May 28, 2003
How accurate were BLS projections for employment in health care occupations for the 1988-2000 period?
One way to approach this question is to look at the seven largest health care occupations (defined here as those with employment exceeding a quarter of a million in 2000). In one case, the actual growth in employment was much higher than projected and in another case the actual growth was somewhat higher; in three cases, the projection was a bit above actual growth, and in two, the projection was quite close.
The number of personal care and home health aides had been projected to grow 63 percent over the period; it actually grew 134 percent, which made it the third-fastest growing of all occupations. Employment of clinical laboratory technologists and technicians had been projected to grow by 19 percent; it increased by 34 percent.
The number of nursing aides, orderlies, and attendants increased by 18 percent, short of the 32 percent projection. Employment of licensed practical and licensed vocational nurses increased by 14 percent, below the 37 percent that had been projected. The increase in the number of physicians was 10 percent, compared with a projection of 28 percent.
The medical assistant occupation had been projected to grow by 70 percent from 1988 to 2000—their numbers actually grew by 77 percent. There was an increase between 1988 and 2000 of 34 percent in the number of registered nurses, compared with the 39 percent that had been projected.
These data are from the BLS Employment Projections program, which produces the "Occupational Outlook Handbook." More information on the accuracy of employment projections can be found in "The 1988-2000 Employment Projections: How accurate were they?" by Andrew Alpert and Jill Auyer, in the Occupational Outlook Quarterly, Spring 2003.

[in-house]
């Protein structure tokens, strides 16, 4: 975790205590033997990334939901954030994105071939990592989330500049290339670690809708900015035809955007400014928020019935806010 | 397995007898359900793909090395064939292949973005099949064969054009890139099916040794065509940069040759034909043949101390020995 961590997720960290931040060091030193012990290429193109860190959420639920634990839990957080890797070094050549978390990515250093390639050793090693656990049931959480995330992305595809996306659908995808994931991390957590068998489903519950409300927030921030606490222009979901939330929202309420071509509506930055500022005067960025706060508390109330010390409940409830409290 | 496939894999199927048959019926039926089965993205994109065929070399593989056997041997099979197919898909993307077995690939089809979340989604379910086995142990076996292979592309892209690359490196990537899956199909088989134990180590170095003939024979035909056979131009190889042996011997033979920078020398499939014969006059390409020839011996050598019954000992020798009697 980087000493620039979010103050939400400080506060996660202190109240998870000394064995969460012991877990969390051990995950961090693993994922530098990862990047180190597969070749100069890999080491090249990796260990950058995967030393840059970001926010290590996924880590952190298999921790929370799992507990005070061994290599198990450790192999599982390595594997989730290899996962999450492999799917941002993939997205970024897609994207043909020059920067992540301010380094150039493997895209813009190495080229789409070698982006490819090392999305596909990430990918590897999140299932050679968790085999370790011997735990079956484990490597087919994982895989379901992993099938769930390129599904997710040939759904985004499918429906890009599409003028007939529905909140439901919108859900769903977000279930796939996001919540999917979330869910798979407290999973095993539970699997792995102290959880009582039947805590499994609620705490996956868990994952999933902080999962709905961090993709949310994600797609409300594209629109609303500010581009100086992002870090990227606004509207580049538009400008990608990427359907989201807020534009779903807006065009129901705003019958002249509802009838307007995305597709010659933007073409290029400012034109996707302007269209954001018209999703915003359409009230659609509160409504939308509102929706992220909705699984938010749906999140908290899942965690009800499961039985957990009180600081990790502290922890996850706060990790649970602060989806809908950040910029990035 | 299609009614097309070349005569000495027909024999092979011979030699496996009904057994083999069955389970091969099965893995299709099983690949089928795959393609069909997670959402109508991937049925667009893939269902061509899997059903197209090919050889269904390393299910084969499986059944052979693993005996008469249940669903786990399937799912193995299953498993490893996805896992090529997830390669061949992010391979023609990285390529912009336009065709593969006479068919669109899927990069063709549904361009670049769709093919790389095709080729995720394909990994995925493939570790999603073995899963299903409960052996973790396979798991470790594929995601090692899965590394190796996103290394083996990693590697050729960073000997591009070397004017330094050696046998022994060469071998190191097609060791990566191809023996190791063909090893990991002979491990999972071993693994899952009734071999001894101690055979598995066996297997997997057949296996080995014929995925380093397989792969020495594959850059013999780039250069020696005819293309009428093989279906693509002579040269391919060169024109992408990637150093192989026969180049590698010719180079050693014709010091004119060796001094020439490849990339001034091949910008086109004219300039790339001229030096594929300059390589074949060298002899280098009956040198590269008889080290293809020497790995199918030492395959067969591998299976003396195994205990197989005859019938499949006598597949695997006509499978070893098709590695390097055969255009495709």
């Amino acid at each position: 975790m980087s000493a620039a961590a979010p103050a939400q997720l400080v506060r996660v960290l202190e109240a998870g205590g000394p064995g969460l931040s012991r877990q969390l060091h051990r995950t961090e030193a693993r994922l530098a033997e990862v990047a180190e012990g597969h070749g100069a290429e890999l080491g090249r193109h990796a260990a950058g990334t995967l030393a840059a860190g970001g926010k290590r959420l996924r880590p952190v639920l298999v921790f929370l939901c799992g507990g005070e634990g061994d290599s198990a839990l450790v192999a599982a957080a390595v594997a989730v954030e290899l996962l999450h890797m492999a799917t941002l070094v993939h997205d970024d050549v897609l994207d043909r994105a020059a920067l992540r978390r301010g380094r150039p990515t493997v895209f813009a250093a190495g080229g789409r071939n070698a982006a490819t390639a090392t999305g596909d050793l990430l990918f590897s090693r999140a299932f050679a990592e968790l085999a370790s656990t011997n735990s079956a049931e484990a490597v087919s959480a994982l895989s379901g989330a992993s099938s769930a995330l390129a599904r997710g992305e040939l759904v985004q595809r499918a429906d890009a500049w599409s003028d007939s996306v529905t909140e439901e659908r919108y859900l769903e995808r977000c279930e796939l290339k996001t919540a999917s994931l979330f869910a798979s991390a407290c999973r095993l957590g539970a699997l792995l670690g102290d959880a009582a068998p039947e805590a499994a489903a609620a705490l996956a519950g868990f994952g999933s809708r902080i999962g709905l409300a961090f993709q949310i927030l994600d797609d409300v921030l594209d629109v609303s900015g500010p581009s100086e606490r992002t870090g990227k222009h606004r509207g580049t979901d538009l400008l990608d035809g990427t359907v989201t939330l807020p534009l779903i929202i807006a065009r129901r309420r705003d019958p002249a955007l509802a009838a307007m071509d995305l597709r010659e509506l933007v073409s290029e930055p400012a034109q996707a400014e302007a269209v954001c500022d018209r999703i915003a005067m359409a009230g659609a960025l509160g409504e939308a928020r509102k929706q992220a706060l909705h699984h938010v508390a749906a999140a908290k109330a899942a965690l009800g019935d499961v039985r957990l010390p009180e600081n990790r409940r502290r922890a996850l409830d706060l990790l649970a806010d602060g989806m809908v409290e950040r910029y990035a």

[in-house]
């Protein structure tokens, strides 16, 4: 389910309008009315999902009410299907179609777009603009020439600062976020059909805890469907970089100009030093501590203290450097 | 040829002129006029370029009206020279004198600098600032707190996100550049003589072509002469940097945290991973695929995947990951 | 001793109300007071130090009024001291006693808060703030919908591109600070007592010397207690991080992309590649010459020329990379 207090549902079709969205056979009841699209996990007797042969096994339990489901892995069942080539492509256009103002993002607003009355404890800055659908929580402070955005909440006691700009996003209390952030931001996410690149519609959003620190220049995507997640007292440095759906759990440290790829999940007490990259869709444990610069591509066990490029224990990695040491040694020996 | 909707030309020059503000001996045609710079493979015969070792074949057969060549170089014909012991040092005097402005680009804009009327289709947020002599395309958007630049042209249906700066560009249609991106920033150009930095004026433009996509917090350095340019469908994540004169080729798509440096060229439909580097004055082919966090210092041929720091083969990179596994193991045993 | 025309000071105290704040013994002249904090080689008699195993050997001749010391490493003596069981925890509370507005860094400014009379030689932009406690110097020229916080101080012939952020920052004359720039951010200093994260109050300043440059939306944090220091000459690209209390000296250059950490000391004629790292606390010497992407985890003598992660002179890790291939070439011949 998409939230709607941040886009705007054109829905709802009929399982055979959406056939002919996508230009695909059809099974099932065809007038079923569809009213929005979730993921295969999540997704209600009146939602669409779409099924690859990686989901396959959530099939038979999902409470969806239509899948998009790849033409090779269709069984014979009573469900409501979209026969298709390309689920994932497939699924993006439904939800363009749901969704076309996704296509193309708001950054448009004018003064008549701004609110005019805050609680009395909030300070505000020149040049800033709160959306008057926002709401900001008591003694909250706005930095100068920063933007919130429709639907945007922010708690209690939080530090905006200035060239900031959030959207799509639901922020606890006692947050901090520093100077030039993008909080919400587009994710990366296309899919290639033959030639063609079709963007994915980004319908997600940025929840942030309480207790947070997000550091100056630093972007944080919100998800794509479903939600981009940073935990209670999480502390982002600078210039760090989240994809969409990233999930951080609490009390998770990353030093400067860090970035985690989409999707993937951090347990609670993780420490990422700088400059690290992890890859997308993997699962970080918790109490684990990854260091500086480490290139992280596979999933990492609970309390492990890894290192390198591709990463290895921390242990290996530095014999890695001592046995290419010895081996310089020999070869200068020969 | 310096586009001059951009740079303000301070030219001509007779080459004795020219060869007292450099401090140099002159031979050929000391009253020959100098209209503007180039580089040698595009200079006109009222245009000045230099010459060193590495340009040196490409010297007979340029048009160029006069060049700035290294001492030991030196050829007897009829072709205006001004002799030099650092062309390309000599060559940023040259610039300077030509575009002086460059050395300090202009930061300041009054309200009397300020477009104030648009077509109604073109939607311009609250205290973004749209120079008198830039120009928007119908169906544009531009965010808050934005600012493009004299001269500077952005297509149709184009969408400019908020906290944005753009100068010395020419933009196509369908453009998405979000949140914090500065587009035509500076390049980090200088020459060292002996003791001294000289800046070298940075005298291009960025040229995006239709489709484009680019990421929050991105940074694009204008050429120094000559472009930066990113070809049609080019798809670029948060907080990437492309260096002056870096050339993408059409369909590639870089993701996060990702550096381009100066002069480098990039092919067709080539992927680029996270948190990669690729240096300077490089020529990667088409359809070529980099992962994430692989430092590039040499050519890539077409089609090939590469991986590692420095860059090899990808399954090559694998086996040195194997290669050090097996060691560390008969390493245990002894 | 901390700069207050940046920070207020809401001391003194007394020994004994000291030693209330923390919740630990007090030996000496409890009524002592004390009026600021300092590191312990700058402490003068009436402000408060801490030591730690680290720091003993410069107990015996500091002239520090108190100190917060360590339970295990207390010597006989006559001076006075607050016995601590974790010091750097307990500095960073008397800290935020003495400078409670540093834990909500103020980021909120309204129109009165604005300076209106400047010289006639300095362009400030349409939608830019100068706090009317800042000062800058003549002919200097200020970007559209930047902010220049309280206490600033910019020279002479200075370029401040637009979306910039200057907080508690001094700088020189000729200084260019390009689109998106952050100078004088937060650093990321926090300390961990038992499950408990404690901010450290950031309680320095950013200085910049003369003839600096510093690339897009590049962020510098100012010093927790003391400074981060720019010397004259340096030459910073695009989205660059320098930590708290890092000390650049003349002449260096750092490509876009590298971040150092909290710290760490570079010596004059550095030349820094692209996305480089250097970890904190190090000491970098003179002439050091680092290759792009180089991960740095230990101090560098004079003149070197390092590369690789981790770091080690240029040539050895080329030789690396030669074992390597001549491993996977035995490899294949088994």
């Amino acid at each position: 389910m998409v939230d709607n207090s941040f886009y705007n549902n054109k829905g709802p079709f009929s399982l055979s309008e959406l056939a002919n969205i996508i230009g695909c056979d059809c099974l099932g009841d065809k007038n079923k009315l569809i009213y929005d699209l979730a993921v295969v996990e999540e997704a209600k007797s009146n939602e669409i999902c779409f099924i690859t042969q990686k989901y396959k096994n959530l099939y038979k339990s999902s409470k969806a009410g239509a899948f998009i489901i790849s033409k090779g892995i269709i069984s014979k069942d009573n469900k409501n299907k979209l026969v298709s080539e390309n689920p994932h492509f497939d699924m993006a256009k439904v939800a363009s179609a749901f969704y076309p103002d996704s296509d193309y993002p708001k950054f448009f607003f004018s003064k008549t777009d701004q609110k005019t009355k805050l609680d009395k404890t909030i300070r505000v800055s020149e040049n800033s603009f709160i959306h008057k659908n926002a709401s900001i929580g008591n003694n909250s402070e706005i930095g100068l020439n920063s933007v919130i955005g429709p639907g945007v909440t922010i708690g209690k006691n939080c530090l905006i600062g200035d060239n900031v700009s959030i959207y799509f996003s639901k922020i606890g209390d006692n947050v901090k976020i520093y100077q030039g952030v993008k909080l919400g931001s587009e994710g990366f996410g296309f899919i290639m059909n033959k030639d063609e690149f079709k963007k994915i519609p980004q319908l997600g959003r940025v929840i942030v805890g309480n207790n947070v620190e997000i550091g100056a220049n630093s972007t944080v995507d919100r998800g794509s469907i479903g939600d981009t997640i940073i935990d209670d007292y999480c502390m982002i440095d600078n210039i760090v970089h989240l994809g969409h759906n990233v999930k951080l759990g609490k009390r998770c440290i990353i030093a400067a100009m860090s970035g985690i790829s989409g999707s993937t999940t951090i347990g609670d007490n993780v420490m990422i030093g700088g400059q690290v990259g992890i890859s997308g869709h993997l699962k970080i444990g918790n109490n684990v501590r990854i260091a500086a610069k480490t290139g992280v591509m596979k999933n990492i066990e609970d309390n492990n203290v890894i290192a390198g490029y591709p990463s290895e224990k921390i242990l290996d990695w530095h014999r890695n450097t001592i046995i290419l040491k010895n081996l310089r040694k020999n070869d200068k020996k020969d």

Bureau of Labor Statistics, U.S. Department of Labor, The Economics Daily, Accuracy of growth projections for health care occupations on the Internet at http://www.bls.gov/opub/ted/2003/may/wk4/art02.htm (visited July 31, 2015).
New estimates of personal taxes in Consumer Expenditure Survey
In 2013, the Consumer Expenditure Survey improved its personal tax data.
Trends in long-term unemployment
Long-term unemployment reached historically high levels following the recession of 2007–2009.
Housing: before, during, and after the Great Recession
looks at consumer expenditures on household items, employment in residential construction, prices for household items, and injuries in occupations involved in building and maintaining our homes.